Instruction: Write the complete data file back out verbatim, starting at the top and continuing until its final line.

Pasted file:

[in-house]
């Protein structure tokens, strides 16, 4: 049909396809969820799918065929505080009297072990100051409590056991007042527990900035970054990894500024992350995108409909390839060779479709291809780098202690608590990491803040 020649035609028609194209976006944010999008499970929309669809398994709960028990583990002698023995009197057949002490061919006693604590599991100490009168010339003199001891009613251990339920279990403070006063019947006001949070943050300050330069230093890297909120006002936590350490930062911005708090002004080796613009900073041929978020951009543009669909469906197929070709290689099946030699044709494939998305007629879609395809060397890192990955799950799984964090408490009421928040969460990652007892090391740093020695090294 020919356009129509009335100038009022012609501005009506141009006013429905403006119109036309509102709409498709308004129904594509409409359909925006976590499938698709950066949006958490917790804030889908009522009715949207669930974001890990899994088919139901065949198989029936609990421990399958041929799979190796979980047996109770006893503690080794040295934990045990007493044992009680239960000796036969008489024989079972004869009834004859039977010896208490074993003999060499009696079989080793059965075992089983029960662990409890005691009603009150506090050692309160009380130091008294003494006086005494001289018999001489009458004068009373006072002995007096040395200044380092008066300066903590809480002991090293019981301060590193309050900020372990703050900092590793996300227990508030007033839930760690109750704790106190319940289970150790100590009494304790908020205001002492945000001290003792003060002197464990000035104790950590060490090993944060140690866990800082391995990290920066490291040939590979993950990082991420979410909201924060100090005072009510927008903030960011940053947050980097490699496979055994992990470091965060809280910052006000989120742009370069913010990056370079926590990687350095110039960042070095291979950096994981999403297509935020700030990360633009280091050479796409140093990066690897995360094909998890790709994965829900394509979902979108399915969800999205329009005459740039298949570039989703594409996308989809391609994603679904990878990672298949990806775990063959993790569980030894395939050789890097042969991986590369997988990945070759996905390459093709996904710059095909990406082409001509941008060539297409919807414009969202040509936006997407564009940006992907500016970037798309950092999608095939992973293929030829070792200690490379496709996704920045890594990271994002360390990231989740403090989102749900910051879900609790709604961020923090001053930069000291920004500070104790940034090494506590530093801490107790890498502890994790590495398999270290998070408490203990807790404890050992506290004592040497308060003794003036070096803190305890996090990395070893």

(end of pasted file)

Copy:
[in-house]
């Protein structure tokens, strides 16, 4: 049909396809969820799918065929505080009297072990100051409590056991007042527990900035970054990894500024992350995108409909390839060779479709291809780098202690608590990491803040 020649035609028609194209976006944010999008499970929309669809398994709960028990583990002698023995009197057949002490061919006693604590599991100490009168010339003199001891009613251990339920279990403070006063019947006001949070943050300050330069230093890297909120006002936590350490930062911005708090002004080796613009900073041929978020951009543009669909469906197929070709290689099946030699044709494939998305007629879609395809060397890192990955799950799984964090408490009421928040969460990652007892090391740093020695090294 020919356009129509009335100038009022012609501005009506141009006013429905403006119109036309509102709409498709308004129904594509409409359909925006976590499938698709950066949006958490917790804030889908009522009715949207669930974001890990899994088919139901065949198989029936609990421990399958041929799979190796979980047996109770006893503690080794040295934990045990007493044992009680239960000796036969008489024989079972004869009834004859039977010896208490074993003999060499009696079989080793059965075992089983029960662990409890005691009603009150506090050692309160009380130091008294003494006086005494001289018999001489009458004068009373006072002995007096040395200044380092008066300066903590809480002991090293019981301060590193309050900020372990703050900092590793996300227990508030007033839930760690109750704790106190319940289970150790100590009494304790908020205001002492945000001290003792003060002197464990000035104790950590060490090993944060140690866990800082391995990290920066490291040939590979993950990082991420979410909201924060100090005072009510927008903030960011940053947050980097490699496979055994992990470091965060809280910052006000989120742009370069913010990056370079926590990687350095110039960042070095291979950096994981999403297509935020700030990360633009280091050479796409140093990066690897995360094909998890790709994965829900394509979902979108399915969800999205329009005459740039298949570039989703594409996308989809391609994603679904990878990672298949990806775990063959993790569980030894395939050789890097042969991986590369997988990945070759996905390459093709996904710059095909990406082409001509941008060539297409919807414009969202040509936006997407564009940006992907500016970037798309950092999608095939992973293929030829070792200690490379496709996704920045890594990271994002360390990231989740403090989102749900910051879900609790709604961020923090001053930069000291920004500070104790940034090494506590530093801490107790890498502890994790590495398999270290998070408490203990807790404890050992506290004592040497308060003794003036070096803190305890996090990395070893």